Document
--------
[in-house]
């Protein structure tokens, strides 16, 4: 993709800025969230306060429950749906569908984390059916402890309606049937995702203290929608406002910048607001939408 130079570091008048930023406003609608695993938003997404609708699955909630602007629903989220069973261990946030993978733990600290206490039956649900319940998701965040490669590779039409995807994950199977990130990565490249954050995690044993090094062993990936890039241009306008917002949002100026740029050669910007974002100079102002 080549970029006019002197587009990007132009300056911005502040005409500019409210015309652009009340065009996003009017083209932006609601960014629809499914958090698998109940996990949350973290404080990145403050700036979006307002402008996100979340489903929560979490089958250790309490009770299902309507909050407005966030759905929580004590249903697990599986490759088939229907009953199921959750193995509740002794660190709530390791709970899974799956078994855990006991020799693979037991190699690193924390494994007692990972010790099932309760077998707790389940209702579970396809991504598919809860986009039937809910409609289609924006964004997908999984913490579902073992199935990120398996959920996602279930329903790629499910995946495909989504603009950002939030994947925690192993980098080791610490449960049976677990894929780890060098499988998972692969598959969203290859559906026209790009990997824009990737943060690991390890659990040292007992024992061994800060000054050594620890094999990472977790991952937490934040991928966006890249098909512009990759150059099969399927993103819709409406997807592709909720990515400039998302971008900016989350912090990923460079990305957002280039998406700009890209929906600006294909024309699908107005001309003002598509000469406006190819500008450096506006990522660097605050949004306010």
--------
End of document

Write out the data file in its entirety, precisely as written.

[in-house]
């Protein structure tokens, strides 16, 4: 993709800025969230306060429950749906569908984390059916402890309606049937995702203290929608406002910048607001939408 130079570091008048930023406003609608695993938003997404609708699955909630602007629903989220069973261990946030993978733990600290206490039956649900319940998701965040490669590779039409995807994950199977990130990565490249954050995690044993090094062993990936890039241009306008917002949002100026740029050669910007974002100079102002 080549970029006019002197587009990007132009300056911005502040005409500019409210015309652009009340065009996003009017083209932006609601960014629809499914958090698998109940996990949350973290404080990145403050700036979006307002402008996100979340489903929560979490089958250790309490009770299902309507909050407005966030759905929580004590249903697990599986490759088939229907009953199921959750193995509740002794660190709530390791709970899974799956078994855990006991020799693979037991190699690193924390494994007692990972010790099932309760077998707790389940209702579970396809991504598919809860986009039937809910409609289609924006964004997908999984913490579902073992199935990120398996959920996602279930329903790629499910995946495909989504603009950002939030994947925690192993980098080791610490449960049976677990894929780890060098499988998972692969598959969203290859559906026209790009990997824009990737943060690991390890659990040292007992024992061994800060000054050594620890094999990472977790991952937490934040991928966006890249098909512009990759150059099969399927993103819709409406997807592709909720990515400039998302971008900016989350912090990923460079990305957002280039998406700009890209929906600006294909024309699908107005001309003002598509000469406006190819500008450096506006990522660097605050949004306010």